Murray aims for higher scores

Staff Writer

Rising to meet the challenge of the state’s newly raised Illinois Standard Achievement Test (ISAT) performance expectations for reading and math and encouraging its students to take the Northwest Evaluation Association (NWEA) Measure of Academic Progress (MAPS) exams more seriously were two of the main topics discussed, Nov. 23, at the Murray Elementary School Town Hall meeting.

At the Saturday morning meeting, Greg Mason, principal at Murray, 5335 S. Kenwood Ave., told the group of about 10 attendees that while Murray did have gains, it wasn’t enough to meet the new state standards.

Murray students fell short of the new testing benchmarks, though progress was made in testing results, according to Mason.

“We had growth but it wasn’t enough to meet the new standards,” Mason said.

Under the old ISAT standard on the composite score, 90.5 percent of Murray students would have tested into the meets or exceeds category. With the new state standard, only 72.3 percent of the students tested into the meets or exceeds category.

Mason said the biggest challenge is the state’s new demand on growth value. At Murray, which is a magnet school, students are already at an advanced level of learning.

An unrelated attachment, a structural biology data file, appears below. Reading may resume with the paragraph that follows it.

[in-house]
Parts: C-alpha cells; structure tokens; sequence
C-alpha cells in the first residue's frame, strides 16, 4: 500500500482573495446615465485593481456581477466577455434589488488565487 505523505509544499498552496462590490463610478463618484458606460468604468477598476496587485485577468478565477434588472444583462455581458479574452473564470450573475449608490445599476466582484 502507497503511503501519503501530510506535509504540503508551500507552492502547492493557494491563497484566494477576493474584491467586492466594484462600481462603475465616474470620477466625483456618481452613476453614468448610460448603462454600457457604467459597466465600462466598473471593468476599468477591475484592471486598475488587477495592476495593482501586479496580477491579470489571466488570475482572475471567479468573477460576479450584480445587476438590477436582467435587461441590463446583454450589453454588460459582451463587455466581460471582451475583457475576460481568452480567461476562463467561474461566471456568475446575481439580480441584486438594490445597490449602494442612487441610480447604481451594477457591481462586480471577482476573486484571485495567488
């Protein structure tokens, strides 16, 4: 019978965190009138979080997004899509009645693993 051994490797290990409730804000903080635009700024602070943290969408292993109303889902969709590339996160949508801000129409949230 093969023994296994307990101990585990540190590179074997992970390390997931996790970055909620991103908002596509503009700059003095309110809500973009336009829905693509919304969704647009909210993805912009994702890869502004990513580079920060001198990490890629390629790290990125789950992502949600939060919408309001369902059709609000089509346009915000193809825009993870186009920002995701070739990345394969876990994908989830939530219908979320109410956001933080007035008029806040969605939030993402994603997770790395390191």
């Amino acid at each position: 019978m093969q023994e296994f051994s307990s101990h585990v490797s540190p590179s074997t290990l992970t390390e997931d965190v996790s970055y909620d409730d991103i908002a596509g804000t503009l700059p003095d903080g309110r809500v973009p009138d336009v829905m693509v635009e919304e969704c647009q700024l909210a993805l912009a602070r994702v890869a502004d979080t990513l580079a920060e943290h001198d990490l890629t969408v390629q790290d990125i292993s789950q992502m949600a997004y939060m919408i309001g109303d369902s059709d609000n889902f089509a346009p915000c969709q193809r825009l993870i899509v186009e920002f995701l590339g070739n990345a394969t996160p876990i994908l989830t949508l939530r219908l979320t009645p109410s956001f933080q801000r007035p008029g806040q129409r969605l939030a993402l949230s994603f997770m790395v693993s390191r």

“When a 3rd grader enrolls and tests in at a 5th grade level the ISAT now expects them to go higher,” Mason said. “It makes sense. We want them to keep challenging themselves, so we have to create an institution to move students to achieve what the test is asking them to do.”

NWEA’s MAP test started as an optional exam, but it is now required to determine which students move up a grade in the summer. Teacher evaluations are also tied to the MAP test, which measures student growth.

The teachers and parents at the meeting discussed ideas about how to get the students to take the exam seriously.

“We need a school-wide mind shift,” said Youlanda Snowden, assistant principal at Murray. “We need to change the environment to help with mindset.”

The group decided to create the same testing environment it does during the ISAT.

“We make sure the kids get the proper amount of sleep, eat breakfast and create a quiet testing environment for the ISATs,” said LSC member Michael Scott, who agreed with the group that the approach could also work for the MAP test.

The group also discussed goals to prepare students for Common Core State Standard Assessments that included the implementation of pre-algebra in 6th grade, teaching students how to give evidence-based responses to questions and online writing.